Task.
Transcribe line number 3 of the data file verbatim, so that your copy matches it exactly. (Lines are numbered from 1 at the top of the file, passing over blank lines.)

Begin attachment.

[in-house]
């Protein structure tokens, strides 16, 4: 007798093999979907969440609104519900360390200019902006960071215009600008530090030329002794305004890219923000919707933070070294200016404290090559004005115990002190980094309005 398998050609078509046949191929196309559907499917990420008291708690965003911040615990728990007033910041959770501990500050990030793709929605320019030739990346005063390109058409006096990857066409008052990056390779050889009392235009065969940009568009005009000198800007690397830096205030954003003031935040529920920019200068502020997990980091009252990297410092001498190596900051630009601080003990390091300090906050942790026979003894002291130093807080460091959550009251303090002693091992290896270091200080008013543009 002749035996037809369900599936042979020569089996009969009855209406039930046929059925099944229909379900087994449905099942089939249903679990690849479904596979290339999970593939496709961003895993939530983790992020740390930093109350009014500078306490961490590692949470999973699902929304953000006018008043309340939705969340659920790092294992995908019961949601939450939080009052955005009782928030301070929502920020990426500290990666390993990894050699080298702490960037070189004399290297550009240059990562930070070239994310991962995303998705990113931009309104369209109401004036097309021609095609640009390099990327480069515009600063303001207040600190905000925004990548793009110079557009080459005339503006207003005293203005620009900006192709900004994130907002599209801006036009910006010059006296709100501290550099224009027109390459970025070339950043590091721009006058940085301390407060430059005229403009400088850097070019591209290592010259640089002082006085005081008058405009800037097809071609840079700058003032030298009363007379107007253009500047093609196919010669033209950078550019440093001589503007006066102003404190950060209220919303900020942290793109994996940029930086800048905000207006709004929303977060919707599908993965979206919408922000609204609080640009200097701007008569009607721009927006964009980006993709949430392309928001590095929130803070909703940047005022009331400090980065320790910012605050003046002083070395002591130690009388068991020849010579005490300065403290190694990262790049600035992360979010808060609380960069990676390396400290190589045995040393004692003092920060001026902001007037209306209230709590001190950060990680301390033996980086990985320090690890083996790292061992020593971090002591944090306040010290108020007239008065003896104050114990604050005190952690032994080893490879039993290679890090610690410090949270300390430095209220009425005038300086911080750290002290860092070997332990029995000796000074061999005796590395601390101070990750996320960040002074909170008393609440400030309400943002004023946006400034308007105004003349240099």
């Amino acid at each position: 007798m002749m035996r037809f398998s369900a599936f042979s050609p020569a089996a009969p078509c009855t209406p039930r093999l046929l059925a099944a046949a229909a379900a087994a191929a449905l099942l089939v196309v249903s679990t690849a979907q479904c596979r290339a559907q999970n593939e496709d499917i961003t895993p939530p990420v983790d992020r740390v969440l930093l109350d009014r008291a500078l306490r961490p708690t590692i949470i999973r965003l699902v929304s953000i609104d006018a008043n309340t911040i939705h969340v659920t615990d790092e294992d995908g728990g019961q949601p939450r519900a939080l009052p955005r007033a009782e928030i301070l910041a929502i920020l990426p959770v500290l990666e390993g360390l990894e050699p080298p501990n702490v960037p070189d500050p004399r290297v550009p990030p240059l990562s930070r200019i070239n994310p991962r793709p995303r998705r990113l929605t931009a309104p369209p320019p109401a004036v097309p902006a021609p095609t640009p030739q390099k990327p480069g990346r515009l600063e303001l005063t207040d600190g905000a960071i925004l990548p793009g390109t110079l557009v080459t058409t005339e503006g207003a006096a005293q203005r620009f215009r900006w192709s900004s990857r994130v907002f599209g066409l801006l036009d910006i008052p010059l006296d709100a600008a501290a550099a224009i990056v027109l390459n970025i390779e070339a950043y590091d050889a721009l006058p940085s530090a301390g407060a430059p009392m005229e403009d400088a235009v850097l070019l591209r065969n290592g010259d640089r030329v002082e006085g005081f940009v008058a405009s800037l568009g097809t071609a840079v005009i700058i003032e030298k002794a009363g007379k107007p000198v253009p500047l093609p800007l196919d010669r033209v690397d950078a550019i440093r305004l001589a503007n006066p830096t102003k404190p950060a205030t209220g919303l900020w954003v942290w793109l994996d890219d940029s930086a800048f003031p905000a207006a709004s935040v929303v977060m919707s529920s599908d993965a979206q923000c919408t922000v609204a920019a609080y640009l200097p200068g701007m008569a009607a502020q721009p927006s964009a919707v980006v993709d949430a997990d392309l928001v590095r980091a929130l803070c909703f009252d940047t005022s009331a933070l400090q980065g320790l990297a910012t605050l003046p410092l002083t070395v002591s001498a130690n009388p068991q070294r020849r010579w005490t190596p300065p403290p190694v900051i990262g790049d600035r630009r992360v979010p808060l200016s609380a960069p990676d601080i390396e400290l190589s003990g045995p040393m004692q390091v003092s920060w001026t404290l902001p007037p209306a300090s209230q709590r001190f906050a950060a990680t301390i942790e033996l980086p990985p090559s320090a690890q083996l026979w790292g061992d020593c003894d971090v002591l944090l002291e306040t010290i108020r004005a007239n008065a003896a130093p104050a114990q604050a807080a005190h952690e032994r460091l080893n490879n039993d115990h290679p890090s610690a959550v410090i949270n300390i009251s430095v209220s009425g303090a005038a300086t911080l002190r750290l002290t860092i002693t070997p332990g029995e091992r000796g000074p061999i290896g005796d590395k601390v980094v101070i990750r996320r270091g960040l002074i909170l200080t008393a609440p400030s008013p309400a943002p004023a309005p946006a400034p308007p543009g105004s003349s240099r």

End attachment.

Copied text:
């Amino acid at each position: 007798m002749m035996r037809f398998s369900a599936f042979s050609p020569a089996a009969p078509c009855t209406p039930r093999l046929l059925a099944a046949a229909a379900a087994a191929a449905l099942l089939v196309v249903s679990t690849a979907q479904c596979r290339a559907q999970n593939e496709d499917i961003t895993p939530p990420v983790d992020r740390v969440l930093l109350d009014r008291a500078l306490r961490p708690t590692i949470i999973r965003l699902v929304s953000i609104d006018a008043n309340t911040i939705h969340v659920t615990d790092e294992d995908g728990g019961q949601p939450r519900a939080l009052p955005r007033a009782e928030i301070l910041a929502i920020l990426p959770v500290l990666e390993g360390l990894e050699p080298p501990n702490v960037p070189d500050p004399r290297v550009p990030p240059l990562s930070r200019i070239n994310p991962r793709p995303r998705r990113l929605t931009a309104p369209p320019p109401a004036v097309p902006a021609p095609t640009p030739q390099k990327p480069g990346r515009l600063e303001l005063t207040d600190g905000a960071i925004l990548p793009g390109t110079l557009v080459t058409t005339e503006g207003a006096a005293q203005r620009f215009r900006w192709s900004s990857r994130v907002f599209g066409l801006l036009d910006i008052p010059l006296d709100a600008a501290a550099a224009i990056v027109l390459n970025i390779e070339a950043y590091d050889a721009l006058p940085s530090a301390g407060a430059p009392m005229e403009d400088a235009v850097l070019l591209r065969n290592g010259d640089r030329v002082e006085g005081f940009v008058a405009s800037l568009g097809t071609a840079v005009i700058i003032e030298k002794a009363g007379k107007p000198v253009p500047l093609p800007l196919d010669r033209v690397d950078a550019i440093r305004l001589a503007n006066p830096t102003k404190p950060a205030t209220g919303l900020w954003v942290w793109l994996d890219d940029s930086a800048f003031p905000a207006a709004s935040v929303v977060m919707s529920s599908d993965a979206q923000c919408t922000v609204a920019a609080y640009l200097p200068g701007m008569a009607a502020q721009p927006s964009a919707v980006v993709d949430a997990d392309l928001v590095r980091a929130l803070c909703f009252d940047t005022s009331a933070l400090q980065g320790l990297a910012t605050l003046p410092l002083t070395v002591s001498a130690n009388p068991q070294r020849r010579w005490t190596p300065p403290p190694v900051i990262g790049d600035r630009r992360v979010p808060l200016s609380a960069p990676d601080i390396e400290l190589s003990g045995p040393m004692q390091v003092s920060w001026t404290l902001p007037p209306a300090s209230q709590r001190f906050a950060a990680t301390i942790e033996l980086p990985p090559s320090a690890q083996l026979w790292g061992d020593c003894d971090v002591l944090l002291e306040t010290i108020r004005a007239n008065a003896a130093p104050a114990q604050a807080a005190h952690e032994r460091l080893n490879n039993d115990h290679p890090s610690a959550v410090i949270n300390i009251s430095v209220s009425g303090a005038a300086t911080l002190r750290l002290t860092i002693t070997p332990g029995e091992r000796g000074p061999i290896g005796d590395k601390v980094v101070i990750r996320r270091g960040l002074i909170l200080t008393a609440p400030s008013p309400a943002p004023a309005p946006a400034p308007p543009g105004s003349s240099r």